Military Continues to Guard the Streets of Cuba One Month after 11 July

Two “red berets” on guard outside the Plaza Comercial Carlos III, in Centro Habana. (14ymedio)

14ymedio bigger14ymedio, Natalia López Moya, Havana, 11 August 2021 — One month after the protests of July 11 (11J), the Police and the military continue to guard the streets of Cuba. In Havana they are especially concentrated in areas where there are often crowds or long lines.

Although the usual movement of people in the streets on any given day continues, 14ymedio also confirmed a large number of uniformed soldiers outside the Plaza Commercial Carlos III in Central Havana.

The presence of the “red berets” is notable, as they are known within the Armed Forces as “prevention troops,” who stand guard in groups of two and even four soldiers. Above all, they are seen in the portals and the surroundings of the capital’s markets, whose display windows facing the outside are walled up with wooden planks.

“Something strange is happening, in the stores of the Latin American Stadium and that of Aranguren and Panchito Gómez, I have not seen lines of people waiting to enter. They are not selling anything. Is it a coincidence because today is the 11th and they do not want riots in the streets?” asked a Havana resident who went out this Wednesday morning to buy food.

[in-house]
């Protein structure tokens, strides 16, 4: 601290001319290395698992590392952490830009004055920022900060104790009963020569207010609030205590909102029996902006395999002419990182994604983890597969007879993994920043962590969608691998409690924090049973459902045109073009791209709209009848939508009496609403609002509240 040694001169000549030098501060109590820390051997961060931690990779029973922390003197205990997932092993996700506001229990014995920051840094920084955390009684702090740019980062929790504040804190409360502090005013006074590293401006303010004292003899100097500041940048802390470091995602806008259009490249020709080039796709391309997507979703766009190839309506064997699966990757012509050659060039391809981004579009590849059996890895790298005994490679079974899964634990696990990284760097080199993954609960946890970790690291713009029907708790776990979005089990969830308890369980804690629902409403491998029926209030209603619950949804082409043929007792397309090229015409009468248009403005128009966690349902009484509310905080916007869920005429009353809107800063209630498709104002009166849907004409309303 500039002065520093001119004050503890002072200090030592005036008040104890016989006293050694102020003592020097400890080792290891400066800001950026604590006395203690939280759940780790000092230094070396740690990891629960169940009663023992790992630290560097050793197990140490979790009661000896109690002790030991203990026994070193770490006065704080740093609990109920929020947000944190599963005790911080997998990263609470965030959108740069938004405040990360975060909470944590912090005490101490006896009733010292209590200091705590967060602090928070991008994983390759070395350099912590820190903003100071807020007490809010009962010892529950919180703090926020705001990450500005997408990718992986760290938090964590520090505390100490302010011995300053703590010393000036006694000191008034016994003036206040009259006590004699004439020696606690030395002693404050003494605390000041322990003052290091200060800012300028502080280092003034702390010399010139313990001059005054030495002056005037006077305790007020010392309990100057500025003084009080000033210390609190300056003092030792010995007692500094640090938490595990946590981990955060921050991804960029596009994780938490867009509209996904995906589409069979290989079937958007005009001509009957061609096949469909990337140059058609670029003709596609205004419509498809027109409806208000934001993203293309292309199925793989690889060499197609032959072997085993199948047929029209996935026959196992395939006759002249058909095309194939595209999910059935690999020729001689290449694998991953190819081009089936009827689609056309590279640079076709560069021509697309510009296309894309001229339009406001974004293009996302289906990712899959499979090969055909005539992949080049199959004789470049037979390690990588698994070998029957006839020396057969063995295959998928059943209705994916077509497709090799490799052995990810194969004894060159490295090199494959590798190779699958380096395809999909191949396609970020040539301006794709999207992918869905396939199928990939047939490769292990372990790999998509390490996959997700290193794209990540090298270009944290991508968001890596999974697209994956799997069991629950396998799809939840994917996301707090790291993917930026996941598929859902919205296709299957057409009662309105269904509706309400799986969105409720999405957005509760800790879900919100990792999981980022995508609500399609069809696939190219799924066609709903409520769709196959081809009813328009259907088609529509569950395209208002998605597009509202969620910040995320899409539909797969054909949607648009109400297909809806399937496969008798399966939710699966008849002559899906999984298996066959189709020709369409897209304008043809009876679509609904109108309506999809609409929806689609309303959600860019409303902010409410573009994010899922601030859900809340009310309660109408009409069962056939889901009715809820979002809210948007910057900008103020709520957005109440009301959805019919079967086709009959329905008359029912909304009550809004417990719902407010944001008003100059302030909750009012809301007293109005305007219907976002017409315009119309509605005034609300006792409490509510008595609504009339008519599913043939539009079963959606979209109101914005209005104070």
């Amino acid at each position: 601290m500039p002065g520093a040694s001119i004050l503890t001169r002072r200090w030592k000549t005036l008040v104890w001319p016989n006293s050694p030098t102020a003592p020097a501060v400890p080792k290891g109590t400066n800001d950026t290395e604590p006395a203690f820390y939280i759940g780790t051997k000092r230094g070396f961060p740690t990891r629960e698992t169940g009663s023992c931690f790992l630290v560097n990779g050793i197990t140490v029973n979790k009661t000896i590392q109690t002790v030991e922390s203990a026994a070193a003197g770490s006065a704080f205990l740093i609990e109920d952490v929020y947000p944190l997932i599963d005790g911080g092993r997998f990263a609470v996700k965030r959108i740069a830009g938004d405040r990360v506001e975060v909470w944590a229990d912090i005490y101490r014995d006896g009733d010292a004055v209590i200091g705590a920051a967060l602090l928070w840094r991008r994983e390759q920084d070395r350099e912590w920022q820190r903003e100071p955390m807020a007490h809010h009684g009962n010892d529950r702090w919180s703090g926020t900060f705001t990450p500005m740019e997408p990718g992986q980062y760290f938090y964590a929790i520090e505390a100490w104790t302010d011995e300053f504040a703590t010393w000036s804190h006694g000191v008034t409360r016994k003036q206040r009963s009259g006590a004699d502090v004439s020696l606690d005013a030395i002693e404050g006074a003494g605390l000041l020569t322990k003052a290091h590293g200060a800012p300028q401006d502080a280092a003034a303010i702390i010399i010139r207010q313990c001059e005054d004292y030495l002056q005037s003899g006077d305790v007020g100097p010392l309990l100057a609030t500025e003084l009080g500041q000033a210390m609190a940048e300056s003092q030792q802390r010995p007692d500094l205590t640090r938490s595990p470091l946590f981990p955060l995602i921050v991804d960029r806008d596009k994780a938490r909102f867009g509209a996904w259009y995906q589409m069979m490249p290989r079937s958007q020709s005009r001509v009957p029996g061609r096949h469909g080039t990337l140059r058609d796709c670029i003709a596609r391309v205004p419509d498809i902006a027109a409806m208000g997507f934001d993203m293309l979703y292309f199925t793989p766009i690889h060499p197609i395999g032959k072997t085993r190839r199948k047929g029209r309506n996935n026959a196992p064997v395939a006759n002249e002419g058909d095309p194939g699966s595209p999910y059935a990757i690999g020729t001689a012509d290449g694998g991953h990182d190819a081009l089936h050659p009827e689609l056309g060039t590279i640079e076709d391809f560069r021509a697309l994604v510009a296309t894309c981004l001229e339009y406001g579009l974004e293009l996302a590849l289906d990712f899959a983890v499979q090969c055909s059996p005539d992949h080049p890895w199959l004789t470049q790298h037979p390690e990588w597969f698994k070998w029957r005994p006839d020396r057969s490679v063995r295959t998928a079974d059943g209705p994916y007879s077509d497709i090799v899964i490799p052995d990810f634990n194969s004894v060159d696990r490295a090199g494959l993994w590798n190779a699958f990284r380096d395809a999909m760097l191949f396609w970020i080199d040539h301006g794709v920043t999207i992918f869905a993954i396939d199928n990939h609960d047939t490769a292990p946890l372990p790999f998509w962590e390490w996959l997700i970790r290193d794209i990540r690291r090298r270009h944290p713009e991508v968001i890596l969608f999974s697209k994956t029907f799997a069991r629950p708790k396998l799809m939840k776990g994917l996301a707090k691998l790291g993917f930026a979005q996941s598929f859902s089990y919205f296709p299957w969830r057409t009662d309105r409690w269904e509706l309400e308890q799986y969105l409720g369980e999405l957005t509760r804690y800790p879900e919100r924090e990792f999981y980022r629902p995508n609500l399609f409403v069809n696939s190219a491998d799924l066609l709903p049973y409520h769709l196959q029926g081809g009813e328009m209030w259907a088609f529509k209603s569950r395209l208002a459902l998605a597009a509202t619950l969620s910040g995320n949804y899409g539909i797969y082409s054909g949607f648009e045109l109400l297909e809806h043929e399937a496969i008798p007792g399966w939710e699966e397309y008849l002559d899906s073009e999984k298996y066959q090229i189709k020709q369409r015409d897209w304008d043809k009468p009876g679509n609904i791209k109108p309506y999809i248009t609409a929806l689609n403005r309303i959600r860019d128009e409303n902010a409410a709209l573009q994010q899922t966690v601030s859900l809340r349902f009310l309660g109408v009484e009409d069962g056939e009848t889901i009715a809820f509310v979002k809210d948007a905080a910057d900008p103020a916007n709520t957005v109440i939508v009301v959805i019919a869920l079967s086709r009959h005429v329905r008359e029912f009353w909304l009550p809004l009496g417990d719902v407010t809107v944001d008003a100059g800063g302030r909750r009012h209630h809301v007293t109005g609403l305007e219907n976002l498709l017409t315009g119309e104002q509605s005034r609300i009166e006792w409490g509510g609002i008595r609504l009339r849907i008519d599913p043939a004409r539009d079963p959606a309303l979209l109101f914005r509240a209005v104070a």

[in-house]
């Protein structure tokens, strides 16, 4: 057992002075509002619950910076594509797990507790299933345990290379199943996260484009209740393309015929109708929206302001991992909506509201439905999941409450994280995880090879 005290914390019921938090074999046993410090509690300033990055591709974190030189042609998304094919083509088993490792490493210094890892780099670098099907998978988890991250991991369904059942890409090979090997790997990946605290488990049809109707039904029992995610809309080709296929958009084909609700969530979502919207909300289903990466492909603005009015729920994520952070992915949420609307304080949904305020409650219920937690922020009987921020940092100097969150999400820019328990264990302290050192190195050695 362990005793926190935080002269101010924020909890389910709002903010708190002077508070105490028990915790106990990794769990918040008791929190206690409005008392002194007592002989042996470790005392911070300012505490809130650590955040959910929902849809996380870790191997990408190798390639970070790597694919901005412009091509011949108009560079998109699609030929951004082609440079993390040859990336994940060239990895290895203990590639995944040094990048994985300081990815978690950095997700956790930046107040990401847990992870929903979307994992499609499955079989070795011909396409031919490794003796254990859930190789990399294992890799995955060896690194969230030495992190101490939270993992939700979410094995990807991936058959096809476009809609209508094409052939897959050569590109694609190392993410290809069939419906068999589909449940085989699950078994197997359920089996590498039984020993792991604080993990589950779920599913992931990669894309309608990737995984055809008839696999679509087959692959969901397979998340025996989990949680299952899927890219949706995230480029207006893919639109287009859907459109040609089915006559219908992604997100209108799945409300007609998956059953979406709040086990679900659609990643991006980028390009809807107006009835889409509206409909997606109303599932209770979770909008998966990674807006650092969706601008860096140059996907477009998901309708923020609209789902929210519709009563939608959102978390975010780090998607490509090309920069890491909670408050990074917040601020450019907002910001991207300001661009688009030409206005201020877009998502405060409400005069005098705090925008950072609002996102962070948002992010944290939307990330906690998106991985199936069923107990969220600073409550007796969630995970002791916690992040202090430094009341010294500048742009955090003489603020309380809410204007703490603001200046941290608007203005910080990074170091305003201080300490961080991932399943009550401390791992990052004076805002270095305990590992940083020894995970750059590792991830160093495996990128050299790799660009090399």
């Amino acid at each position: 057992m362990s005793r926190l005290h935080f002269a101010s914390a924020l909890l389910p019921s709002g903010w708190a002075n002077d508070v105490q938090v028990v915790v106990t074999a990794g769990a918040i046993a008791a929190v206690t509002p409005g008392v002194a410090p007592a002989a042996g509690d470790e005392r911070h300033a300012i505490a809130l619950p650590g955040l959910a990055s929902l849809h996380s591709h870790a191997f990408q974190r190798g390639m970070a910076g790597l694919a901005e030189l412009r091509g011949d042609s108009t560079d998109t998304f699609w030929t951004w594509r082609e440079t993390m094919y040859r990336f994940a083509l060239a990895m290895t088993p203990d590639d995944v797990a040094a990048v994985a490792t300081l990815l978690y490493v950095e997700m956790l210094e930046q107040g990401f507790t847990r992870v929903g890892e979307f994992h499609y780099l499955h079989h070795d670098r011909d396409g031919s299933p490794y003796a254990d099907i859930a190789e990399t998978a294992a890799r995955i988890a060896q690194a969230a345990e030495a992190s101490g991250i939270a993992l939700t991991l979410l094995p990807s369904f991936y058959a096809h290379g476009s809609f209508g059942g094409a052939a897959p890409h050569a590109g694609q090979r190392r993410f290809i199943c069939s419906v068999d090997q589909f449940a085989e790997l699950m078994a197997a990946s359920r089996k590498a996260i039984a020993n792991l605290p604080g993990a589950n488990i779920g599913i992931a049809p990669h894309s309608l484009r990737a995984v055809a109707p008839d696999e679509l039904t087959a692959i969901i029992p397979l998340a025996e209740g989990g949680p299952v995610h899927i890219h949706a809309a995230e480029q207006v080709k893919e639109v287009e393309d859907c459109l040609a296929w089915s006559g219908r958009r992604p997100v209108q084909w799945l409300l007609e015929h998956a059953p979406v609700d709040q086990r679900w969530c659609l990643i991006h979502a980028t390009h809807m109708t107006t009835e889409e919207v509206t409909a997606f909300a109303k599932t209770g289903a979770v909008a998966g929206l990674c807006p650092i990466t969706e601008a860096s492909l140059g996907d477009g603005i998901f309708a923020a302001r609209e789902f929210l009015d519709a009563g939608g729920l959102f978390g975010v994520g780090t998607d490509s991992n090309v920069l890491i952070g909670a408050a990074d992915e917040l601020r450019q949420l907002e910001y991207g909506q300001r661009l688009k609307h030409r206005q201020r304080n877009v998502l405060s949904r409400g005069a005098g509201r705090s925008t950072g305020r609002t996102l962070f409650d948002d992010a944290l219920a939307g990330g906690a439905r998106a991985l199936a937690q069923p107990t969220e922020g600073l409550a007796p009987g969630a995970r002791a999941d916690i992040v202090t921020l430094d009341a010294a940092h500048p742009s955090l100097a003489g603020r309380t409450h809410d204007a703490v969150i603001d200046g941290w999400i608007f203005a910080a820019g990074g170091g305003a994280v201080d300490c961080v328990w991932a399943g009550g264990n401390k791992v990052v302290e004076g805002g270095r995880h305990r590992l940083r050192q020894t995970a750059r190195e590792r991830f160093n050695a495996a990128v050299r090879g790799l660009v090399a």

The “red berets” guard in groups made up of two and up to four soldiers. (14ymedio)

This newspaper was able to verify that the scene was repeated in stores such as Trimagen, on Ayestarán Street. In that establishment they only sold one bottle of soda per person and two packages of ‘Pellys’ snacks.

Thousands of Cubans took to the streets on Sunday, July 11 (11J) to protest against the Government, shouting for freedom on a historic day. In response, president Miguel Díaz-Canel went on TV to make a call for people to go out into the streets to confront the protesters and defend the Revolution.

Central Havana was an area where thousands of protesters concentrated that Sunday, and from several streets tried to reach the Capitol building without success, and others succeeded, although dozens of them were repressed by police and State Security agents along the way.

The demonstrations took place with the country mired in a serious economic and health crisis, with the pandemic out of control and a severe shortage of food, medicine and other basic products, in addition to long power cuts.


COLLABORATE WITH OUR WORK: The 14ymedio team is committed to practicing serious journalism that reflects Cuba’s reality in all its depth. Thank you for joining us on this long journey. We invite you to continue supporting us by becoming a member of 14ymedio now. Together we can continue transforming journalism in Cuba.